Locating Nepalese Mobility: A Historical Reappraisal with Reference to North East India, Burma and Tibet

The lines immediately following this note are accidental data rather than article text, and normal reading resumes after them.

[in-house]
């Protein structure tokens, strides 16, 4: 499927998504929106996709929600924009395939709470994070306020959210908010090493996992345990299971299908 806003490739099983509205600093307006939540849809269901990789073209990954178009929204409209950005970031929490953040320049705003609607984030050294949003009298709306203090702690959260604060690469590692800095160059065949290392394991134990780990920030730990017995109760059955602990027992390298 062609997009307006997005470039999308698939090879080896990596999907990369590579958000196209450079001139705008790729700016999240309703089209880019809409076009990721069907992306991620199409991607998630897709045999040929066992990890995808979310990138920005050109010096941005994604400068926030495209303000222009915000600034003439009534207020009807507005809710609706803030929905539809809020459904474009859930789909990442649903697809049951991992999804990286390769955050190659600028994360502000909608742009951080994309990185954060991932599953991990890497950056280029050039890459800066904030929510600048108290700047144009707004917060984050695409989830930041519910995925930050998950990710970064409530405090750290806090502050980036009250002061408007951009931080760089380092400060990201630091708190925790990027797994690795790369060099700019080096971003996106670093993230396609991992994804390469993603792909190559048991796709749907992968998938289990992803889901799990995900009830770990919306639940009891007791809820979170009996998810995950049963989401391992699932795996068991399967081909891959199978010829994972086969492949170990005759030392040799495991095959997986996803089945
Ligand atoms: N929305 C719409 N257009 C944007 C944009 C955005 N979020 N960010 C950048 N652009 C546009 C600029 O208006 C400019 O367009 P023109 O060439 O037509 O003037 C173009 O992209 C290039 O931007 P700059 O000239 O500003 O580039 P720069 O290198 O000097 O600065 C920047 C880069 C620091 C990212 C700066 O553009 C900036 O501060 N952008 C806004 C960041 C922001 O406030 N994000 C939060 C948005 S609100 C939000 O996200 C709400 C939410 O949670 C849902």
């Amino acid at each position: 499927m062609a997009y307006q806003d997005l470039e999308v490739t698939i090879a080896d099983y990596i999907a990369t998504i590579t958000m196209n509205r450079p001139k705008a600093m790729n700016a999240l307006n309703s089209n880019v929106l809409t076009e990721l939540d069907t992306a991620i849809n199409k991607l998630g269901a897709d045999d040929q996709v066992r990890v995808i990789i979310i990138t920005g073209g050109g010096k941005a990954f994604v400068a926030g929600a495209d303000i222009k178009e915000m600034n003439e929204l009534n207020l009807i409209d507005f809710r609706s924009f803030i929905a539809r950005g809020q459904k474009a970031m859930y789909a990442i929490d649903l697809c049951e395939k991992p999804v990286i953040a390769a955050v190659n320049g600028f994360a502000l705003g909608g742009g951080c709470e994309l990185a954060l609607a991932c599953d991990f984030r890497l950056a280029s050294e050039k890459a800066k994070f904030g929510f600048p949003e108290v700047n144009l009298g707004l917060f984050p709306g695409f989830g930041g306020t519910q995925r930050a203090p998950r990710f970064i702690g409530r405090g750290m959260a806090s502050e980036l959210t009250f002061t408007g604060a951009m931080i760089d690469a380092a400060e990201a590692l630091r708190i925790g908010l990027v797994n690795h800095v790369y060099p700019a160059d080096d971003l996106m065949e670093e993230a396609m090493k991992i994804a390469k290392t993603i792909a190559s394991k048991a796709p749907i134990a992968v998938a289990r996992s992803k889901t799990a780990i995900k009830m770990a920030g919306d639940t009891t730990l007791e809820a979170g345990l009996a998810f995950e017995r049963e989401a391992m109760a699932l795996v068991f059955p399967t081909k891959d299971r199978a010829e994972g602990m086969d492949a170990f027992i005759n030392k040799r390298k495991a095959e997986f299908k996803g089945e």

Most literature published on migration in Nepal makes the point of reference from 19th century by stressing the Lahure culture—confining the trend’s history centering itself on the 200 years of Nepali men serving in British imperial army. However, the larger story of those non-military and non-janajati (ethnic) Nepali pilgrimages, pastoralists, cultivators and tradesmen who domiciled themselves in Burma, North East India and Tibet has not been well documented in the mobility studies and is least entertained in the popular imagination. Therefore, this paper attempts to catalog this often neglected outmigration trajectory of Nepalis. Migrants venturing into Burma and North East India consist of an inclusive nature as the imperial army saw the overwhelming presence of hill janajatis in their ranks whereas Brahmins (popularly known as Bahuns) and Chettris were largely self-employed in dairy farming and animal husbandry. In tracing out the mobility of Nepalis to North East, Burma and Tibet it can be argued that the migrating population took various forms such as wanderers (later they became settlers), mercantilist, laborers, mercenary soldiers, and those settlers finally forced to become returnees. In this connection, documenting lived experiences of the living members or their ancestors is of paramount importance before the memory crosses the Rubicon.
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